Is this the building that was referred to as ICI Head Office just a little way up from Belasis main factory gate? or was it called Hardwick Hall? If so I went to have a look at it in August 2006 and found it had been demolished. I worked in the Postroom Office in Head Office with Alan Hutchinson Ken Ridley Harry Oliver “Flash” Gordon and a lot of others. The year was 1946. Mr Perryman ran the show assisted by Mr Simpson. I then moved to the “front office” headed by Charlie Hopkins the Commissionaire the one you spoke about having one arm Alan. One of my duties was to light the fire in the board room on the first floor set out the tables and sharpen the pencils. Dr Fleck who you also spoke of Alan was the MD of ICI Limited at the time. When he was in attendance he used to talk to me about what I was going to do with my future. Not bad for a young kid from Billingham talking to the MD of one of the largest companies in the UK. What ever happend to the great ICI? Alan we last spoke to one another about four years ago lost your email address-sorry. It”s a great website this one but not a great deal about the boys and girls from Billingham so come on “youse” lot and give it a go.
    Arthur Allan

    At one time my mother and father were the longest married couple working for I C I Billingham. My father Norman was time clerk at armmonia plant and my mother Annie worked in the packing sheds. As a messenger boy, I worked at oil works from 1954-55 with Shiela O`Conner, Ann Jones and Brian Burrige. Mr T.N.F. Frankland was the time clerk.
    Bill Davies

    I remember Arthur Allen well. We used to sing together with the gang, going to the Carlton at Norton. He was very good at harmonizing. He played the trumpet – remember Lenny Rowbotham and Mo Lambert? Dr Fleck was a no airs and graces super executive.
    Alan Hutchinson

    Not answering on behalf of Alan Hutchinson and Alastair (Smith), but yes Dr Fleck did become Sir Alexander Fleck Chairman of ICI Limited. I also believe he eventually became Lord Fleck.
    Arthur Allan

    I. C. I . A truly world class chemical company with an enormous number of achievements to its credit in so many fields paints pharmaceuticals plastics etc. Now scattered to the winds. These things happen but many of I C I”s former rivals on the world scene are still there still trading under their own names. Makes you think. To borrow an apt phrase Where did it all go wrong Mr (George) Best?
    Anon

    I remember vividly one encounter with Dr Fleck or Dr ATS Zeally – can’t remember which. A ripe pear was left on the desk. I was praised because I didn’t steal it!
    I suppose a ripe pear had a high value then.
    Alan Hutchinson

    I can’t remember the paternoster lifts. They look very dangerous – a lawsuit waiting to happen. I would like to know the injury history.
    Alan Hutchinson

    I recently managed to get on the roof of this fantastic old building on the 20-08-2008. Inside is a right mess most of the building has fire damage and the lift shafts are open the car park under it is full to the top with water but the view from the top is something else it seems a shame it getting demolished this month.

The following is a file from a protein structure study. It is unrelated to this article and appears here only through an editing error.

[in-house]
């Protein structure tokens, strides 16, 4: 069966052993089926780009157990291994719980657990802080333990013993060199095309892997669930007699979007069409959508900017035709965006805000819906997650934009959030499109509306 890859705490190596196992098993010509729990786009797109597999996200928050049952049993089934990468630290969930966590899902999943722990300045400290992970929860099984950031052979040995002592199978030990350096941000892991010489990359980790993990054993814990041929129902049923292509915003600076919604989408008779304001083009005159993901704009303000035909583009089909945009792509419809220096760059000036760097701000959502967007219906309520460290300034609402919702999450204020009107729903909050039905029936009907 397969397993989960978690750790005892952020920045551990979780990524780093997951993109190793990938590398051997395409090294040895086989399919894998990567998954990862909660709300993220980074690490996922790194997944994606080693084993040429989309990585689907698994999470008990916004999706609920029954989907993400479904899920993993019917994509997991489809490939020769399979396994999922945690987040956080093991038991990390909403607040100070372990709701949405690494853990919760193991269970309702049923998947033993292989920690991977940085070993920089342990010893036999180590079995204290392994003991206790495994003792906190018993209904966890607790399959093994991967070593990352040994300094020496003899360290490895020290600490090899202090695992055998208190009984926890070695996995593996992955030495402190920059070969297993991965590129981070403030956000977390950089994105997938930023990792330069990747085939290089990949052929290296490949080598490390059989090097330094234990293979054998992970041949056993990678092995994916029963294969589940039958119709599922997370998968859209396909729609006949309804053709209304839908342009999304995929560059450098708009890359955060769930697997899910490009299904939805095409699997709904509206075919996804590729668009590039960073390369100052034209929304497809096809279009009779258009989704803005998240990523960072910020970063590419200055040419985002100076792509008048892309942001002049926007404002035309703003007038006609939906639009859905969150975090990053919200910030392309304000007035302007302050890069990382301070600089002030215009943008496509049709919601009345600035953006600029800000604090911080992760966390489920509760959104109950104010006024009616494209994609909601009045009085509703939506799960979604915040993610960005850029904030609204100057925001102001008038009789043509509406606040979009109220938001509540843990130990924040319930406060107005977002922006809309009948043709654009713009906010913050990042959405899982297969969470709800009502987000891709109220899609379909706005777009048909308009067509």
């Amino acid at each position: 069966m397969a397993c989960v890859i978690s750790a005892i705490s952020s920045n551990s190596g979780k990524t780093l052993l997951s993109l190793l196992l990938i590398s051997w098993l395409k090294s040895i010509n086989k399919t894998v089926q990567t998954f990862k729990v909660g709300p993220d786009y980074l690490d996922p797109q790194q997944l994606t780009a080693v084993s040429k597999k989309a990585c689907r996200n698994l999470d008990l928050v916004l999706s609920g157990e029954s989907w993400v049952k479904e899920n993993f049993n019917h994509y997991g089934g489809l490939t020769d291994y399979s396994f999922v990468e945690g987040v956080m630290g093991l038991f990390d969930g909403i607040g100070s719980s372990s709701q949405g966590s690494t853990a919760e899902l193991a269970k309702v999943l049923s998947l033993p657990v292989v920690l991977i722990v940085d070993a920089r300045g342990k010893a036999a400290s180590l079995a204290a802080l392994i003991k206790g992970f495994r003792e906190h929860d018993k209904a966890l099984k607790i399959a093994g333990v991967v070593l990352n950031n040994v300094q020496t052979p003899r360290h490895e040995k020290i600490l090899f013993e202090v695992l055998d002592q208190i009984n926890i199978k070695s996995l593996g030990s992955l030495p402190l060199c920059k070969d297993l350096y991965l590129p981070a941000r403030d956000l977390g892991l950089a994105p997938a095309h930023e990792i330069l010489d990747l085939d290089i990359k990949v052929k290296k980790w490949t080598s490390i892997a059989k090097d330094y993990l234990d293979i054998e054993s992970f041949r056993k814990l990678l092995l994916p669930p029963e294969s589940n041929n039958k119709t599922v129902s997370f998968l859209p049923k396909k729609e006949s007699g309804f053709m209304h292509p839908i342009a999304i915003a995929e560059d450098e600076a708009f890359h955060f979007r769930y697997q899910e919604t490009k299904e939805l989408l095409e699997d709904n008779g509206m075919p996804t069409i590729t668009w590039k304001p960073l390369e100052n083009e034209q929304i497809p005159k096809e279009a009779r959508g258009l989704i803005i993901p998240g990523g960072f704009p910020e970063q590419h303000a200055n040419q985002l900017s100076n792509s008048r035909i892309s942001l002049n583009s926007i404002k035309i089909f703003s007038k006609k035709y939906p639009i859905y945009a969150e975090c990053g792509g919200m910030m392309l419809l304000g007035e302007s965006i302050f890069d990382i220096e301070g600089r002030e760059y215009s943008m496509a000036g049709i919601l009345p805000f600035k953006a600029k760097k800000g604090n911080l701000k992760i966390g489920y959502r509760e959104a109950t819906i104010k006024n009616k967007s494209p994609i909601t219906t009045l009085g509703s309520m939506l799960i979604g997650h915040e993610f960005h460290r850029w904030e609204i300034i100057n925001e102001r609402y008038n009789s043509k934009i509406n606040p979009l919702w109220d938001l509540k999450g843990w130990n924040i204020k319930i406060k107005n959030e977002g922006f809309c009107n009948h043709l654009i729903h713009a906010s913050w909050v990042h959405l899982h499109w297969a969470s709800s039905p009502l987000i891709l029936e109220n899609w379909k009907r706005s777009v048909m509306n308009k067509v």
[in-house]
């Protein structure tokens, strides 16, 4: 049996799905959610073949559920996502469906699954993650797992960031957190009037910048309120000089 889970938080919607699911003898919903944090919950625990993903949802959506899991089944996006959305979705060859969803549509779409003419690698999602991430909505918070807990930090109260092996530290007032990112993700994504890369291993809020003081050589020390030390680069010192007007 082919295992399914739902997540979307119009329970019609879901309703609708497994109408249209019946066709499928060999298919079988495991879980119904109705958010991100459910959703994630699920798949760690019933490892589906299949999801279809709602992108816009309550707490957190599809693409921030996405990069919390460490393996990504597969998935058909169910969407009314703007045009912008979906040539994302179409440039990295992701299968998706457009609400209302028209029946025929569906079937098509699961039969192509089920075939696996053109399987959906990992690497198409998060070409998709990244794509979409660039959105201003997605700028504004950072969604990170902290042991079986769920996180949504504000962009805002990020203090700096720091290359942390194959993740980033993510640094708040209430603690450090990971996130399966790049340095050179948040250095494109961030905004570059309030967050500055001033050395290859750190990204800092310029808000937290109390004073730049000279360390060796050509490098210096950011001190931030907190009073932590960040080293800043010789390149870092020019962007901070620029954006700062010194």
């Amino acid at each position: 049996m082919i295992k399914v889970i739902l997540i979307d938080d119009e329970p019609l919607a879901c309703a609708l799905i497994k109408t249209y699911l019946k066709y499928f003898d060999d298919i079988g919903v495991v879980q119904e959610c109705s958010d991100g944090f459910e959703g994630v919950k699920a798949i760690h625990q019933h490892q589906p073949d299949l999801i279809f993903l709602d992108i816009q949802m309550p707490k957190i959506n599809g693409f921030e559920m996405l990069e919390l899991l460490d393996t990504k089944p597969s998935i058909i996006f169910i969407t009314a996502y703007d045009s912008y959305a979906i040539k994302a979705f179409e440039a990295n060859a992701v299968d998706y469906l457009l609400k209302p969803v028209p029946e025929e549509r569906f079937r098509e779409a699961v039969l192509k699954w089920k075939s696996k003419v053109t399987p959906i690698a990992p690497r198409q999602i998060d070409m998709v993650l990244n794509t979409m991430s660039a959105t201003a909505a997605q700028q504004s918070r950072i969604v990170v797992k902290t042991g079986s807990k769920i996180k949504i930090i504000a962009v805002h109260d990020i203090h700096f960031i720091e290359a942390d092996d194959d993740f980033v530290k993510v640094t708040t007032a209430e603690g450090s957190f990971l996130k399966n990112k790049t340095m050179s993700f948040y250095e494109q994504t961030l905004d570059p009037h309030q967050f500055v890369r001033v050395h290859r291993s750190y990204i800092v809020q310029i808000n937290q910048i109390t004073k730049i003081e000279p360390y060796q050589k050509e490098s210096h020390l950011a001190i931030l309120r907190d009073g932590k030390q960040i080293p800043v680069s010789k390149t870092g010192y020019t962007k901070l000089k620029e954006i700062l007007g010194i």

Christopher Hall

    I currently work for one of the companies demolishing the building specifically removing the asbestos and have lots of photographs of its present state. Would love to see any images of it in it’s prime, however as even in the mess it is in now I find it still gives off an air of elegance.
    Amanda McGee

    I’m sad to see this iconic building in such a state. I worked on a placement on the ICI YTS back in 1984-85 in Management Services working on the computer help desk with Paul Robinson and Brian Ayre. I remember being so proud to walk through the doors of that impressive building and the nerve wracking first use of the paternoster which soon became a game to run past the commissionaire and jump on the “down” side. I installed some of the first PCs and was privileged to be allowed on the 7th floor with its Lowry painting on the walls and plush carpets. I was so impressed I went up for another look after work a cleaner saw me and I was in trouble the next day!
    Great memories.
    John Park

    I well remember this building I was a messenger lad at Cassel Works 1960-61 and had heard of the Paternoster lifts (tried them once very scary). In general the people I knew who worked there didn’t like them. Drove past last year and sad to see the decline of the building and the apprentice school. I have very good memories of ICI from 1961- 66. There was a great bunch of people working there, excellent apprenticeship which even today is regarded as the best.
    Ron Harker

    I’ve just heard on the local radio (BBC TEES) that the council is having talks with a developer for the site. The developer is proposing a refurbishment of the building and making the first 3-4 floors office space. The council Regeneration team were interviewed saying if the redevelopment doesn’t take place then its likely the building will be demolished. I hope the refurbishment takes place – the building could look quite nice again.
    Andrew

    I started with ICI in the Mailroom in the ADO at 15 years old. My picture was used in a ICI magazine as I walked behind the offices. I started my apprenticeship and a friend, Bob Hodgson and I were riding on his motorbike when we hit a directors Van in the covered over car park. He was crippled and the Van was equipped for that use. He was good enough to let us off which made us both relieved.
    Derek Appleton